How Picture Postcards Became A Useful Marketing Tool

Until the 1850s, it was common to mail personal messages in envelopes that contained hand-decorated ink images and borders. The various mail systems charged postage by weight and distance which meant it could be costly. The first USPS postage stamp began circulation on July 1, 1847, after Congress approved 5 and 10 cents postage. You might be surprised to learn, though, that the postcard may have started as a joke on the postal service and has since then had a significant place in marketing history.

In 1840, writer Theodore Hook mailed the first postcard to himself which contained a hand-drawn image and a Black penny stamp. Hook was infamous for pranks, and experts believe the card mailing was also since the imagery was of postal workers and a giant inkwell. One might say the joke was on Hook as he never benefitted nor received credit until postal historian Edward Proud discovered it in 2001.

Until recently, the postcard was thought to be an invention of the U.S. or Hungary. In 1861, John P. Charlton copyrighted the postal card, but he did not receive a patent. Dr. Emanuel Herrmann then introduced to the Hungarian government the first postal service postcard. Until the discovery of the Hook postcard, Herrmann’s design was thought to be the first mailed in 1870 which was also the year Britain sent the first printed photo card.

Charlton then sold his copyright to Hymen L. Lipman who released Lipman’s Postal Cards that were imageless. On May 1, 1873, the United States Postal Service issued a government-printed postcard and was the only American entity allowed to advertise a postal card service. The USPS delivery cost one cent, but they charged competitors two which quickly became a successful marketing tool. The prices continued until 1898 when Congress regulated the private mailing of postcards at the same rate as the USPS.

By 1926 the USPS annually delivered 1,323,000,000 stamped cards and 206,000,000 postcards which suggests that private printing companies had found advantageous ways to compete. The most popular postcard during this period contained an image with a white border. In 1930, the printing technology advanced which led to a linen-like paper postcard that was popular with American patriots during the WWII era.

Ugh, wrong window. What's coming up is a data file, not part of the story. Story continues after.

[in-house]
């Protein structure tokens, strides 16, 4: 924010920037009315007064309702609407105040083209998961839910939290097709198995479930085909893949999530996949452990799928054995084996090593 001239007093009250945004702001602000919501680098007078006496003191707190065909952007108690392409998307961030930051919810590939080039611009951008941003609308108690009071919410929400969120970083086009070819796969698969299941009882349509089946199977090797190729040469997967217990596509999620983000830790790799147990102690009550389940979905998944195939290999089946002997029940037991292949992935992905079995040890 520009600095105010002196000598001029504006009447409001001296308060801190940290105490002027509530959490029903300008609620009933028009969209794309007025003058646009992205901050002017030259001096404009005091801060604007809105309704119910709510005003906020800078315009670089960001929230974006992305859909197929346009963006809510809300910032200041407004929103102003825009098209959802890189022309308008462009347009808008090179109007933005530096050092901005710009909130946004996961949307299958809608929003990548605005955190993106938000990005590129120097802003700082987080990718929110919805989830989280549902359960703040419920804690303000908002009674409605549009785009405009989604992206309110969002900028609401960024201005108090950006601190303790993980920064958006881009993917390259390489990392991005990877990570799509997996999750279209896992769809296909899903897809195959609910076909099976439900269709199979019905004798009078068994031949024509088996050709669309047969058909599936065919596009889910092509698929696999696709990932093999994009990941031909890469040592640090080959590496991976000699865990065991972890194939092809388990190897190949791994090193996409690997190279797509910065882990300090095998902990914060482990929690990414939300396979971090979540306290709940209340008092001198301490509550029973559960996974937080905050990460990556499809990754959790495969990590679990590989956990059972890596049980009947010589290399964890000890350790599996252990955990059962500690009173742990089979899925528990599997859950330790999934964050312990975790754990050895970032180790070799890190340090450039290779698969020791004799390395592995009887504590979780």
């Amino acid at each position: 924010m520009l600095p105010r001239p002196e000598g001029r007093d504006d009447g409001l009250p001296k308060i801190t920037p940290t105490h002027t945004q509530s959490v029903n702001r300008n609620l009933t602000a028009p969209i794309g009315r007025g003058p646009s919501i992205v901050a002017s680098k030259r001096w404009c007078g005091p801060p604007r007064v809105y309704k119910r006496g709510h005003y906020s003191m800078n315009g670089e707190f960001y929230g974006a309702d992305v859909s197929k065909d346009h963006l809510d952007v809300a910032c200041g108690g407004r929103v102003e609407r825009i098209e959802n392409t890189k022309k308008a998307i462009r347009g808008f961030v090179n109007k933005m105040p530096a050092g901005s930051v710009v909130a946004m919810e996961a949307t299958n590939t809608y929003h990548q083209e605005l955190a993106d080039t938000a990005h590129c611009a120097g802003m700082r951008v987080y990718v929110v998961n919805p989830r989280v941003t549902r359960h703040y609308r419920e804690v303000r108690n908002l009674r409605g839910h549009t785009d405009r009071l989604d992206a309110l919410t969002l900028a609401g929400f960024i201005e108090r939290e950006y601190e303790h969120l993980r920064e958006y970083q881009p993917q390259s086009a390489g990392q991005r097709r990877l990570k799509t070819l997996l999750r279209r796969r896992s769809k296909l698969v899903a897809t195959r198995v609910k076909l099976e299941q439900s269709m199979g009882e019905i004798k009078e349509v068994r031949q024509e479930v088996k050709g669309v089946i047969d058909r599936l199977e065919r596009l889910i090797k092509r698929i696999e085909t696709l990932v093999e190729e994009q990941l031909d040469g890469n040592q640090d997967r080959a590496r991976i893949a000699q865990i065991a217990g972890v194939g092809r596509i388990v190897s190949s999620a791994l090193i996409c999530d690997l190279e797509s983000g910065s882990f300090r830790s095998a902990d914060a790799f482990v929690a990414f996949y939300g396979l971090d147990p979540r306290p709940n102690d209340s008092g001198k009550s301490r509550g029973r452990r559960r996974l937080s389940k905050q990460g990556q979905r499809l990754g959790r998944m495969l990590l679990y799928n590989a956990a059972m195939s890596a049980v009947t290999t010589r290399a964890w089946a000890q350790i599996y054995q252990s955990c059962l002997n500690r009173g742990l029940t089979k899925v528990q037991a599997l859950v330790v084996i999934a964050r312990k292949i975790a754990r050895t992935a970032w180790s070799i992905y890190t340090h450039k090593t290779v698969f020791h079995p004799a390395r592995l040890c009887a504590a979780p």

In 1939, the photochrome postcard became popular. Since then, imagery like families, landscapes, artwork, cars, and business logos have enhanced marketing content. Because of the affordability of postage, it has been a useful resource for many years. In 2017, the USPS delivered 670,952,000 stamped and 2,125,273,000 presorted marketing postcards.

Many businesses worldwide agree that postcard marketing has countless benefits. Using pictures also elevates user experience as businesses can target consumer practices.

  • Photo postcards are ideal for marketing tools. A real estate company could design a photo postcard with a house on the market, or a veterinarian could send out images of customer’s puppies or kittens (consumers love this type of imagery).
  • It is an excellent source for an online or small business marketing campaign to design a postcard based on customer interaction of artwork or photo imagery.
  • Businesses can use picture postcards to introduce personnel or new store displays that consumers might not be aware.

The doubled-sided full-cover image postcards would be great to showcase favorite products or services. A single image, though, would also be beneficial for product or service descriptions. This marketing tool remains one of the most affordable ways to reach consumers, so it is worth investing in either the uncoated, full-color or EDDM postcard availability at PostcardsRus.

Tags: Postcards, Marketing Google